Bob Cooney: Iguodala, Collins have formed a strong bond

Posted: January 18, 2012


When speaking of his multitalented forward, Andre Iguodala, those are the words most commonly used by Doug Collins since his arrival here in May 2010. The new Sixers coach talked of wanting Iguodala to be connected with the plans that he had for him and the team; of Iguodala being engaged to Collins' vision of how he would best fit as the elder statesman of a young group.

It appears now that the two have connected. The goals are now dually envisioned, the plan understood. And for the first time in a long time, maybe ever in his 8 years in Philadelphia, Iguodala appears truly happy and in tune not only with his coach but with the fans.

Yesterday, after a light practice, Iguodala was sought out by reporters wanting to talk about him being one of the 20 finalists for the Olympic Team that will compete in London this summer. But before all that came up, the conversation was about the fans and how they've responded to this team that has catapulted to a 10-3 start with its unselfish play, relentless defense and gotta-love-'em personalities.

Iguodala acknowledged the fan section behind the south basket at the Wells Fargo Center, praising those patrons for their chants and outlandish behavior. That Iguodala knows they are there isn't surprising, but him saying so is.

Despite his play through the years, when he has accumulated impressive averages of 15.6 points, 5.8 rebounds, 4.8 assists and close to two steals, Iguodala and the fans never have seemed to form a bond. Fans often expressed their regret about the huge 6-year, $80 million contract Iguodala signed in the summer of 2008. And Iguodala fed off that, it appeared, usually trying to prove he was worth the money.

In reality, though, all Iguodala did was sign a contract that was offered to him. And in return, all fans wanted was superstar play to match the superstar contract.

Somewhere a happy medium needed to be found, and Collins knew that. It appears now to be all coming together.

Iguodala seems to be more at peace with his game, with the schemes, with the fans, with everything that encompasses his basketball life.

"I just see a different countenance. I just see his face is happy," Collins said. "Early in the game [Monday against Milwaukee] he hit a couple of shots and some of the fans underneath the basket started chanting 'USA.' Little things like that. He so wants these fans to appreciate what he brings. As do I. He's been playing great. He's been playing first-team defense, he's playing at an All-Star level.

"One of the reasons that we've won some games is because he has been in such a great place with his defense. Guys who we have to defend on a nightly basis, we've been putting him on them. I think he really likes his teammates. I think he really enjoys playing with these guys. He's just happy and it makes me happy. This game is so much more fun when you can smile and enjoy it. This year 'Dre is really, really enjoying it."

The winning certainly helps, as does the stability. In Collins, Iguodala knows he has a coach who won't be pulled out from under him in a short-time period. That luxury can't be overstated as Iguodala is being mentored by his fifth coach in eight seasons.

So, is he happier than at any time during his career?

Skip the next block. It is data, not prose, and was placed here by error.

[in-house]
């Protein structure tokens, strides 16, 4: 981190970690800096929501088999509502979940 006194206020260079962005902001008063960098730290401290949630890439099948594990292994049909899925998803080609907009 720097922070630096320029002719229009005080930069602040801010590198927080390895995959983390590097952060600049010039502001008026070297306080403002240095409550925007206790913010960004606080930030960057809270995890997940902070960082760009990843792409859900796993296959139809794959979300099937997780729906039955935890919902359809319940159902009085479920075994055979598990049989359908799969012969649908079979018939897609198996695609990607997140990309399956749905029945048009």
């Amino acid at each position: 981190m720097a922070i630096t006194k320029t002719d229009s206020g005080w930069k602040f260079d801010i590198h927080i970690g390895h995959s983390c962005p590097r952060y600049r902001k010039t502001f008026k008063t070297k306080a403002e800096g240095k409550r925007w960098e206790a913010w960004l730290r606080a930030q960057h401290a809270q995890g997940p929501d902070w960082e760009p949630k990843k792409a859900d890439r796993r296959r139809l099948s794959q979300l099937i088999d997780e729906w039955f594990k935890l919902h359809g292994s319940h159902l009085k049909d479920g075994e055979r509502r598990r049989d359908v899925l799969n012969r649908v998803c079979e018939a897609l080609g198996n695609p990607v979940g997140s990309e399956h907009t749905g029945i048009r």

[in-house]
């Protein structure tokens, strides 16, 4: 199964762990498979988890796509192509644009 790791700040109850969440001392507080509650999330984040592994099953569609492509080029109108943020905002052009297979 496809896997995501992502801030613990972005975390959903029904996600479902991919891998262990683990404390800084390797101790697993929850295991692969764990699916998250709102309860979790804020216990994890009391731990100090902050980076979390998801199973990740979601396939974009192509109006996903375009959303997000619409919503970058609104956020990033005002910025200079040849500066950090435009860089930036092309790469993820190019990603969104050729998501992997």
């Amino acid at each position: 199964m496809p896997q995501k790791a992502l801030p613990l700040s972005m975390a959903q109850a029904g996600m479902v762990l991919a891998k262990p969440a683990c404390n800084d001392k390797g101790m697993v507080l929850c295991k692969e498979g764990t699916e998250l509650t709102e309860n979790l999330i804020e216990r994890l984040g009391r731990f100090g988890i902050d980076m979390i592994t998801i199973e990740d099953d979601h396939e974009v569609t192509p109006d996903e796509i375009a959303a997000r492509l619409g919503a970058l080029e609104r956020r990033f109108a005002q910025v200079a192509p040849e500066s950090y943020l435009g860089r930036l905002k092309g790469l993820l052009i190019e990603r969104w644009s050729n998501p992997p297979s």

"I wouldn't say happier, I probably would say healthier, that's the biggest thing," Iguodala said. "I've been getting here [to practice] earlier, forgetting that I don't need to be that early - I'm just so used to getting here a couple of hours before and getting treatment. I get a chance to relax and reflect on what we've done so far and what we've got ahead. It gives me a little bit more free time to just think about the game."

He is cerebral.

Questions from the media are rarely answered with off-the-cuff responses. He processes what he hears from the fans, though he seems to store it inside. Trying to connect with Iguodala has been a futile effort by fans through the years, but maybe now it's different. Maybe now, a couple of weeks away from turning 28, Iguodala is happy with where he is in his basketball life, where he is in regard to where the team is, and with its fans.

The love affair a player always hopes to have with his home followers never really has materialized between Iguodala and the Sixers' faithful.

But it could be blossoming right now. Iguodala's inclusion as an Olympic finalist shows that his game is appreciated by many, maybe even more than by the team's fans until now.

"I think sometimes that happens," Collins said of hometown fans maybe being a little harsher.

"Who knows your warts more than your wife, the person that you stay with on a day-to-day basis? All these other people talk about what a great guy you are and she's like, 'Why don't you come live with him for a little bit?' It's usually the people you're closest to who've seen more of you are the ones that pick at you a little more, which is just sort of human nature. But I can tell you, 'Dre, when he plays like he has this season, the fans are going to love him. He's the catalyst in everything that we do."

Said Iguodala:

"We've built a good unit of guys and I've always said that we can build upon something and build some camaraderie."

He seems to be fully on board with that, and 10-3 is the result.

Connected. Engaged. And perhaps an Olympian this summer.

What's not to like, if you're Andre Iguodala or a Sixers fan?

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